June 16, 2024

MEDA Predicts ‘Explosive’ Future for Commercial Aviation

Posted by The Patuxent Partnership

California, MD — Commercial aviation experts addressed last week challenges facing commercial aviation in  St. Mary’s County and Maryland at an MEDA conference held here.

Speaking at the 2013 Maryland Economic Development Association’s conference on the future of aviation in Maryland at the Southern Maryland Higher Education Center, the experts foretold of a state “poised for explosive growth” in commercial aviation.

“Maryland’s airports are tremendous economic engines for their communities, and they are poised for explosive growth in the future,” said Lawrence F. Twele, CEcD, President/CEO of Howard County Economic Development Authority and MEDA’s President.  “We will be examining the economic impact of the state’s airports, their workforce needs, and how to capitalize on their potential.”

Bonnie Marie Green, Executive Director of the Patuxent Partnership moderated a panel focusing on the workforce challenges presented by this growth and on ways to attract those workers. (Video below.)

Panel members included Rich Brasel, Director of Navy Programs, AAI Corporation; Bernard Adams, Director of Hagerstown Branch Campus, Pittsburgh Institute of Aeronautics; Bryan Burrows-McElwain, ABD, CFI-I, Aviation Coordinator, UMES; and Douglas Williams, Ph.D., ATP, CFI/II, Avation Program Director, The Community College of Baltimore County.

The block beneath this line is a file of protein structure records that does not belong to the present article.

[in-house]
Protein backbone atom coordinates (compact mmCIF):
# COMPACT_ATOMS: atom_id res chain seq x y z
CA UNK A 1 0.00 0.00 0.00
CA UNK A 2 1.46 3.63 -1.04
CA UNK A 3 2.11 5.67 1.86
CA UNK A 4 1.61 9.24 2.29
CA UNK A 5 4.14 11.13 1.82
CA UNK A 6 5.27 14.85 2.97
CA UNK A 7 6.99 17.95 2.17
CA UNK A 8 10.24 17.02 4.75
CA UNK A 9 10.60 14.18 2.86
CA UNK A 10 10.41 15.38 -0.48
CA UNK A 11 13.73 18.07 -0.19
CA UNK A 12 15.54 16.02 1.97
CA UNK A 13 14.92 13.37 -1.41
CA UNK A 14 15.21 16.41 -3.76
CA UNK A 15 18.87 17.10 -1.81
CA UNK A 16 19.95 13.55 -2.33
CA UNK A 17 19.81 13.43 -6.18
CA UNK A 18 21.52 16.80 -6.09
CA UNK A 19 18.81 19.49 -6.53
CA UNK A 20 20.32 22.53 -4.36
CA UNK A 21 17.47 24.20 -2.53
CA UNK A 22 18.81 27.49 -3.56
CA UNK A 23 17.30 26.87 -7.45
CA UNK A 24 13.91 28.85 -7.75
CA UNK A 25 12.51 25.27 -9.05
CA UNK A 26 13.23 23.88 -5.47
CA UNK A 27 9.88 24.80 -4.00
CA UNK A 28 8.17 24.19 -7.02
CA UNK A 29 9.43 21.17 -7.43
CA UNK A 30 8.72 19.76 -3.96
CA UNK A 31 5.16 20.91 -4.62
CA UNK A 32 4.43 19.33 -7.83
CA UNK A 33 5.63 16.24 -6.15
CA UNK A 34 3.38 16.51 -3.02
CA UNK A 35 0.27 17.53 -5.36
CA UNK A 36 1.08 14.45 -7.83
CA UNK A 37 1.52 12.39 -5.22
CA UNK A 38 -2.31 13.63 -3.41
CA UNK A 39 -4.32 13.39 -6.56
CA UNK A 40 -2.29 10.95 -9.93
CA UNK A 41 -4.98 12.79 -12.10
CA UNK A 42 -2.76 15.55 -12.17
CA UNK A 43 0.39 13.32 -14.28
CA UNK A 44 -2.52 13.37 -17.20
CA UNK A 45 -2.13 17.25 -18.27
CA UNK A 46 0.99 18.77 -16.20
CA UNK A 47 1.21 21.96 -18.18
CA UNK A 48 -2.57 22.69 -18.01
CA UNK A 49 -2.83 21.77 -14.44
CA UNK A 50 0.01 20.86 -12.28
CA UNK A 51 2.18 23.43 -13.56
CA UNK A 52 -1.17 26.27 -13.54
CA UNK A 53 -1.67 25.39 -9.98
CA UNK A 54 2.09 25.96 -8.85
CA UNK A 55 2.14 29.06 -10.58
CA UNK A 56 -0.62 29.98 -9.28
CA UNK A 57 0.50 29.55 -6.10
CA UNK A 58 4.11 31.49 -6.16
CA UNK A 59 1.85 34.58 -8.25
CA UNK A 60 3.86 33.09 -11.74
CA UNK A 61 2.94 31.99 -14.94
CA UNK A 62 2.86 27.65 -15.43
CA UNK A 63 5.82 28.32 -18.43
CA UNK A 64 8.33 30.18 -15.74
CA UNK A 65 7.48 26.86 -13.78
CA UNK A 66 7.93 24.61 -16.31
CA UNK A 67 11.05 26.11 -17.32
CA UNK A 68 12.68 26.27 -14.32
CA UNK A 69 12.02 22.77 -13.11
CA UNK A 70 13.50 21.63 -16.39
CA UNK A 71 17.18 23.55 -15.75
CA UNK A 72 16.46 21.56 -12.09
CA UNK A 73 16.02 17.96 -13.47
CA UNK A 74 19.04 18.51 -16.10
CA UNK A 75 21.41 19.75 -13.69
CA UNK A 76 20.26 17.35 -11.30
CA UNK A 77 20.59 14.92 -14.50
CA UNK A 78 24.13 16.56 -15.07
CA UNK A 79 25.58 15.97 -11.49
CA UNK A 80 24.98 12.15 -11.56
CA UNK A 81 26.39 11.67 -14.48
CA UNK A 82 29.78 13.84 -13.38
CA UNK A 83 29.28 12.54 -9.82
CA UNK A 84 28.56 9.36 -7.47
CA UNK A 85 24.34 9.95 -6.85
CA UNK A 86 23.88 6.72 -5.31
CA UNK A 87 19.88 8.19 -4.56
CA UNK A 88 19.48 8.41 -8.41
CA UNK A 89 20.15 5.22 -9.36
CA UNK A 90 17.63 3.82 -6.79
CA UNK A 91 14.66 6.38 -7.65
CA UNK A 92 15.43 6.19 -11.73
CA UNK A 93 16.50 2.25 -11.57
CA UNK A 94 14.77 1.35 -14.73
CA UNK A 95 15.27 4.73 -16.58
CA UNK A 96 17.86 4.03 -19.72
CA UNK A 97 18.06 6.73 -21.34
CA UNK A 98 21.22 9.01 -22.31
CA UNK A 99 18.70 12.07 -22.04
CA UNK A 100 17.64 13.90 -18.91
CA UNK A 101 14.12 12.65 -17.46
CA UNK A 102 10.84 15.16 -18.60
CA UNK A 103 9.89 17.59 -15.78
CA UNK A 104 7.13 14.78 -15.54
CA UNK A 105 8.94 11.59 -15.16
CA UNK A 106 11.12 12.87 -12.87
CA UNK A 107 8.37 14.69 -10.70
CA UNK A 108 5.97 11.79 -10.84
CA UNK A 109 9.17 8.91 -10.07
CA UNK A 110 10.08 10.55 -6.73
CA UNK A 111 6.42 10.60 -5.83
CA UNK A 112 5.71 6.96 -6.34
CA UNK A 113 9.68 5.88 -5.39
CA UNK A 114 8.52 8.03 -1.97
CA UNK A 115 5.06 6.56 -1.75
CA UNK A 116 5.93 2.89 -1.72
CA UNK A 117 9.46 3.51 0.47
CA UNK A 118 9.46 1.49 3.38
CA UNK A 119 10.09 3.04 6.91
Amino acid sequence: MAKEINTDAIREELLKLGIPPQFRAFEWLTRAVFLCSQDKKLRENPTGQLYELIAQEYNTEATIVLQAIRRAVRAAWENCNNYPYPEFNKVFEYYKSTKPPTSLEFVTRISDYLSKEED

According to Mr. Brasel, some of the main challenges are with testing autonomous flight projects. In order to test products AAI Corp. often has to conduct testing out of  state due to an abundance of restricted air space.

Anther challenge facing general business aviation in Maryland is in keeping the workforce within the industry. Pittsburg Institute of Aviation graduates trained aviation mechanics, however according to FAA predictions, only one skilled worker will be entering the workforce for every three leaving.

According to Mr. Burroughs-McElwain many of the skills that technicians learn in the UMES Aviation program are transferable to other industries. These graduates are being offered jobs in less strictly regulated industries and offered competitive pay rates, taking them away from aviation.


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